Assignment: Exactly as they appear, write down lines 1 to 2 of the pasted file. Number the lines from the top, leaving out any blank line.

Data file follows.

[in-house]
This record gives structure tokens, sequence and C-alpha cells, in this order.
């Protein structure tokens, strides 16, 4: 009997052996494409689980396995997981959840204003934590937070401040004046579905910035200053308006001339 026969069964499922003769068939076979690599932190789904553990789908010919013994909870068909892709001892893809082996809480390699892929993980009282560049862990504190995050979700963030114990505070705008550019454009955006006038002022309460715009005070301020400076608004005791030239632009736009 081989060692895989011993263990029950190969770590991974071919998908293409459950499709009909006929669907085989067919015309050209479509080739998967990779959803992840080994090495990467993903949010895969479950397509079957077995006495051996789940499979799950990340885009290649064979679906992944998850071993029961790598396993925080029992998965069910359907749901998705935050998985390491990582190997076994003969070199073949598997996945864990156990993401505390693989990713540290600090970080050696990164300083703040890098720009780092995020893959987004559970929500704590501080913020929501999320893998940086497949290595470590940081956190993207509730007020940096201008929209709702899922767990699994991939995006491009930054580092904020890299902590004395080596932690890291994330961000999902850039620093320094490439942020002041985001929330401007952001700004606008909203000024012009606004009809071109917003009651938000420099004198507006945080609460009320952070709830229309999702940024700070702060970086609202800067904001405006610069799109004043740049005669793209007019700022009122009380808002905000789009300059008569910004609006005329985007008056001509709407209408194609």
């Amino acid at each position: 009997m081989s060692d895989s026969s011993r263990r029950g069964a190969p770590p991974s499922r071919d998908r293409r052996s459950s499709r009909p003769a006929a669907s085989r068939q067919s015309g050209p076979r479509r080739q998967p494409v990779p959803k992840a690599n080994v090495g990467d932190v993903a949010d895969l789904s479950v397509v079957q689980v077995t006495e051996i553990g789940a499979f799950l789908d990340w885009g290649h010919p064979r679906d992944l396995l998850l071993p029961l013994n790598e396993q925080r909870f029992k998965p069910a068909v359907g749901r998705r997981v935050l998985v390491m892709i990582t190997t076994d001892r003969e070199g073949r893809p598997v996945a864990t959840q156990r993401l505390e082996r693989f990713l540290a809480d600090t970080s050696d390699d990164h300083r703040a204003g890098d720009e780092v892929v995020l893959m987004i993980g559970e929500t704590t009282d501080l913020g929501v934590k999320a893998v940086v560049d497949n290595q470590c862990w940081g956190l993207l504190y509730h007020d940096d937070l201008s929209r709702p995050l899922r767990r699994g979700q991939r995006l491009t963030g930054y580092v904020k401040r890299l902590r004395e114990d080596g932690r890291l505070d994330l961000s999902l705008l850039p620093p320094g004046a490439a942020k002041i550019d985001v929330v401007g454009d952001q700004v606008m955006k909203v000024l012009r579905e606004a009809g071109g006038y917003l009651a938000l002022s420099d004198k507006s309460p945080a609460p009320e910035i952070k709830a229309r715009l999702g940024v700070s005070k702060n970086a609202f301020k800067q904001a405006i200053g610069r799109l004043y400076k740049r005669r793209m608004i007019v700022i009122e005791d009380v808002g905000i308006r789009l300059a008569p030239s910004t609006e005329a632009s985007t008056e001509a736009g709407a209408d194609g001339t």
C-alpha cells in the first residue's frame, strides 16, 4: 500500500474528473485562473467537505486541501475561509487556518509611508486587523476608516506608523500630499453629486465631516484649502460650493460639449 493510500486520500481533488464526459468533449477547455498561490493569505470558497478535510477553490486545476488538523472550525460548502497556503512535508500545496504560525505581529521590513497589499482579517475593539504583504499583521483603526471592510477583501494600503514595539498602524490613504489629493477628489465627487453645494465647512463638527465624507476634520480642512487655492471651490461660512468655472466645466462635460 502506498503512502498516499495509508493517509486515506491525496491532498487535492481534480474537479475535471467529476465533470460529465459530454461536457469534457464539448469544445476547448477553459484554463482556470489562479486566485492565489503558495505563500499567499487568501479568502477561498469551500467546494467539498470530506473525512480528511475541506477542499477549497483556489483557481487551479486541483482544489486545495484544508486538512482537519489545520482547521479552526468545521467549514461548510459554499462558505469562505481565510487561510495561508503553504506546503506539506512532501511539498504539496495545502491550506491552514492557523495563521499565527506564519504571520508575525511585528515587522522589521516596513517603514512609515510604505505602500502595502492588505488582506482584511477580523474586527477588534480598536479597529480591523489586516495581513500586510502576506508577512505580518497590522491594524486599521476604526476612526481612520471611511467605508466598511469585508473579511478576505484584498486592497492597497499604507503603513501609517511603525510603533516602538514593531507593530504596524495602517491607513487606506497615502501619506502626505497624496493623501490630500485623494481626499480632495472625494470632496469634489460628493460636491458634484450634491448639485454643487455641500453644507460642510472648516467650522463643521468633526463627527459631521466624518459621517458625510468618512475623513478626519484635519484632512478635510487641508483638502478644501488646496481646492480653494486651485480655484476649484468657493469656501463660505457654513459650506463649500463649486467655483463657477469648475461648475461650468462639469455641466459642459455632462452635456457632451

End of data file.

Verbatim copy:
[in-house]
This record gives structure tokens, sequence and C-alpha cells, in this order.